The island of Palawan, part of the Philippines, surrounded by the Sulu and South China Seas and 1,780 or so islets, is long and narrow. It is a mountainous island averaging 3,500 feet (1,066 meters) in altitude with Mount Matalingahan, the highest peak, rising to 6,800 feet (2,072 meters). Palawan still contains more than 50 percent of its original forest cover, much of it old growth forest on its mountains. The forest is thick with huge Ficus species, dipterocarps, palms, the tall conifer Almaciga (Agathis philippinensis), philodendrons and the clinging shingle plant (Rhaphiodora sp.)
I went for a week, curious to learn about mangroves. It is a long way to go to look at things growing out of mud. I thought it worth it.
I stayed at the Mangrove Resort, a place of eccentricity next to the Langogan River.
My host, a quebecois conversationalist of the highest order was enthused that I was interested in mangroves. He lead me down a path to the river and bid me look at a large tree. A very large mangrove (Rhizophora mangle),recently dated to be 350 years old, twisted and turned over the river.
The Philippines are home to 39 species of mangrove. There are about 110 species worldwide. The most widespread belong to the genus Rhizophora.Mangroves are extraordinary biomes. They grow in salty water, managing to filter the salt and exude it through their leaves. Some grow breathing tubes (pneumatophores), that act like snorkels, as well as aerial roots and stilt roots. Aerial roots obtain oxygen from the air and stilt roots helps stabilize the tree in the soft mud. They also have an unusual way of propagating, forming germinated seed pods while on the tree, that fall spear-like into the mud and then grow up 2 feet (.6 meters) in a year.
Mangroves are breeding grounds for much of the world’s fish, shrimp, and shellfish. They are nesting sites for millions of birds. They stabilize the shoreline and protect against extreme coastal weather. They are of great importance to the environmental stability of the world but are amongst the most threatened habitats in the world. According to the International Union for Conservation of Nature more than one in six mangrove species is in danger of extinction. Over half of the world’s mangrove forests have been lost during the last 50 years largely due to shrimp farming and intrusive development. Governments and conservation organizations are working hard to save what is left but it may well be a case of too little too late.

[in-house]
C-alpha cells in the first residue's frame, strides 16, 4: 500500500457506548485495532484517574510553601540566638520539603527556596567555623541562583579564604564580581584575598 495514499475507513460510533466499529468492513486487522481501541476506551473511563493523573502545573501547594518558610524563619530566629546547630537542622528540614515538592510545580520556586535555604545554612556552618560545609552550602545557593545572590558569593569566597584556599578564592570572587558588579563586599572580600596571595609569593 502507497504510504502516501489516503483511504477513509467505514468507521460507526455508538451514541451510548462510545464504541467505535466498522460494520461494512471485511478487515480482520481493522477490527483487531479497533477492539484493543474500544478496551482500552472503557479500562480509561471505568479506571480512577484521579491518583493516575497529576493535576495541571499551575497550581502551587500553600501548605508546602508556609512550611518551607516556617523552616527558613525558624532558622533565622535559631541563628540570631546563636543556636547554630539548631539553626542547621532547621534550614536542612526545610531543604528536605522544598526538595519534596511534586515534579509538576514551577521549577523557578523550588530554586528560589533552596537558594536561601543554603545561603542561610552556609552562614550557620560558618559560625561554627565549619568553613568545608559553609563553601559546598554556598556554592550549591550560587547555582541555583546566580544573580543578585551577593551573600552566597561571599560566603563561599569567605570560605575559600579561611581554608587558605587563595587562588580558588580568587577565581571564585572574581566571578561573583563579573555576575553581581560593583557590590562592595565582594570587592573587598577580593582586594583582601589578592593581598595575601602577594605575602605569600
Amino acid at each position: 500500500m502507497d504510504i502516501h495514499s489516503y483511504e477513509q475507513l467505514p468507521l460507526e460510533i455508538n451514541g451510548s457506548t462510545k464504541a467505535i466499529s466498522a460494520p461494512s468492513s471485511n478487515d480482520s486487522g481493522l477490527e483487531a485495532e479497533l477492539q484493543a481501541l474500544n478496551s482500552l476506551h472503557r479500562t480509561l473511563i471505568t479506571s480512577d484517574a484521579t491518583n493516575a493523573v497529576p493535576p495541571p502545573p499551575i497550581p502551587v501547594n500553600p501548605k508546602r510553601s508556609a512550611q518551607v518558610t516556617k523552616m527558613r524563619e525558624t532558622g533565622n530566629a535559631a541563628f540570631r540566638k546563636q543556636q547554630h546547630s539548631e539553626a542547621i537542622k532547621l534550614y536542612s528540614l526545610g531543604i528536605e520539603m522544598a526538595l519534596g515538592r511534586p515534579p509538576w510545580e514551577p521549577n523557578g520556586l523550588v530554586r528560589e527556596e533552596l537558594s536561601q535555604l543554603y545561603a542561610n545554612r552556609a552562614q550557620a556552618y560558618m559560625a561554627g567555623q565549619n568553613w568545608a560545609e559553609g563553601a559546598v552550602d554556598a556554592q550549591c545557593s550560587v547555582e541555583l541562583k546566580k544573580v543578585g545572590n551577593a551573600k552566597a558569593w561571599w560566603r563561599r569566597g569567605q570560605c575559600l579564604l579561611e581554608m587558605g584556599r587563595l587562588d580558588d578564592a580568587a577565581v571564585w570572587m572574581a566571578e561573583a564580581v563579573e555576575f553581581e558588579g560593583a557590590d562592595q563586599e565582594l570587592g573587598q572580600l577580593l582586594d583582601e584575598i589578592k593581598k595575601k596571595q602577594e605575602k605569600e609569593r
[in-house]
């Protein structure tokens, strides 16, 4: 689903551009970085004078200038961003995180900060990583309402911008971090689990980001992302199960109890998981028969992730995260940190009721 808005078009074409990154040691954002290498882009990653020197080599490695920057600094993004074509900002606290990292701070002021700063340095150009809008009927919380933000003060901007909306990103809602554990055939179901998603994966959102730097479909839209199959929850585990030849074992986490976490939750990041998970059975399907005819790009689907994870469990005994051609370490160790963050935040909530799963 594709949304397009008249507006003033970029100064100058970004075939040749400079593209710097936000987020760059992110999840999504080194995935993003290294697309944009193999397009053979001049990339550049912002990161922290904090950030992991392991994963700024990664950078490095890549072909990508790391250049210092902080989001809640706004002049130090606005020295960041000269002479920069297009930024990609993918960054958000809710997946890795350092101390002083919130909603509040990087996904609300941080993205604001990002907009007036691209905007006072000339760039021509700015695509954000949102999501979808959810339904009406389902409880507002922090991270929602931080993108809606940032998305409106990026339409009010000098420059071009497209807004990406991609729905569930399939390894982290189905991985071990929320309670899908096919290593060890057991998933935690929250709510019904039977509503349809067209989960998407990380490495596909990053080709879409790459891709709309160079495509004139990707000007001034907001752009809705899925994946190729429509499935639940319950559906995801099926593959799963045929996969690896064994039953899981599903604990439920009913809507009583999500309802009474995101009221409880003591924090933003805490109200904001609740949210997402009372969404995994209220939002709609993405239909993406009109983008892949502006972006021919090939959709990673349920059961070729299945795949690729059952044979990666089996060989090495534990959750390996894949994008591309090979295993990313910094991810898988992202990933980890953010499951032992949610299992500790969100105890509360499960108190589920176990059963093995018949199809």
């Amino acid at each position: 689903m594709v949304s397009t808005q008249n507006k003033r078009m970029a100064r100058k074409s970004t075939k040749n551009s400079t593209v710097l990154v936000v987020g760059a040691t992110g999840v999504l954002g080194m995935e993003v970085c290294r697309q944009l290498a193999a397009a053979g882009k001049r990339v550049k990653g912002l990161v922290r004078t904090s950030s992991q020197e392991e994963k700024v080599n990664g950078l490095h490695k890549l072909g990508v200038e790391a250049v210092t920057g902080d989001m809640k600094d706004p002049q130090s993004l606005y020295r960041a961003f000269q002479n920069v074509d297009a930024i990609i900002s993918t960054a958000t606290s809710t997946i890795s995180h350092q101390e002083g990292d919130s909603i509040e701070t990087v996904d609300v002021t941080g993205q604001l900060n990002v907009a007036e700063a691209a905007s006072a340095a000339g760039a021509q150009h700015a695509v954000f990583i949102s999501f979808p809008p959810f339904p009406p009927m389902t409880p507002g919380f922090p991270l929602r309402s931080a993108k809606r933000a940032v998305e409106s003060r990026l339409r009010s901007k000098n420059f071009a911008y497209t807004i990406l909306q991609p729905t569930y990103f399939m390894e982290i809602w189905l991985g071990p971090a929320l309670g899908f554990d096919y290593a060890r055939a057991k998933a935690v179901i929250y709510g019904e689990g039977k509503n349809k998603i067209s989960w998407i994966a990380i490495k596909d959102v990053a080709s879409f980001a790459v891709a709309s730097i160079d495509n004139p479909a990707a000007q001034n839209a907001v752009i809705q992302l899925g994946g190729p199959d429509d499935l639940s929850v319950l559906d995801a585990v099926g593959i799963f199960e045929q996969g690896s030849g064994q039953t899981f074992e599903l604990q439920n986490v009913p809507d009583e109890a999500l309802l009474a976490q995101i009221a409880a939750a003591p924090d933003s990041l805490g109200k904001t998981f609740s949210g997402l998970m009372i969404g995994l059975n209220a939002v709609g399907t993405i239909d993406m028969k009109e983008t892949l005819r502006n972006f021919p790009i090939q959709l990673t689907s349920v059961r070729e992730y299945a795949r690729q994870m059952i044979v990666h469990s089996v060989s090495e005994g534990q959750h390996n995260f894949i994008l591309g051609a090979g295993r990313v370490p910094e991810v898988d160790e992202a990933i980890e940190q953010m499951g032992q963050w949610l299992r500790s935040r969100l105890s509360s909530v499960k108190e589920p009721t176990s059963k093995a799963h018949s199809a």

It is a rare pleasure to paddle a bangka – an outrigger canoe – up the Langogan river, through rolling forested hills dotted with coconut groves and small plantations of bananas. On the edge of the water grow mangrove palms (Nypa fruticans), a palm common to coastlines and riverine habitats of the Pacific and Indian oceans. Only the leaves and the flower stalk are above the surface, the trunk grows beneath the surface of the mud. 56 to 33.9 million years ago (Eocene period) the genus had worldwide distribution, now it is confined to a single tropical species.
Borneo is only 2.4 miles (4 kilometers) from Palawan but is separated by a deep channel, the Balabac Strait. I think I will go there soon.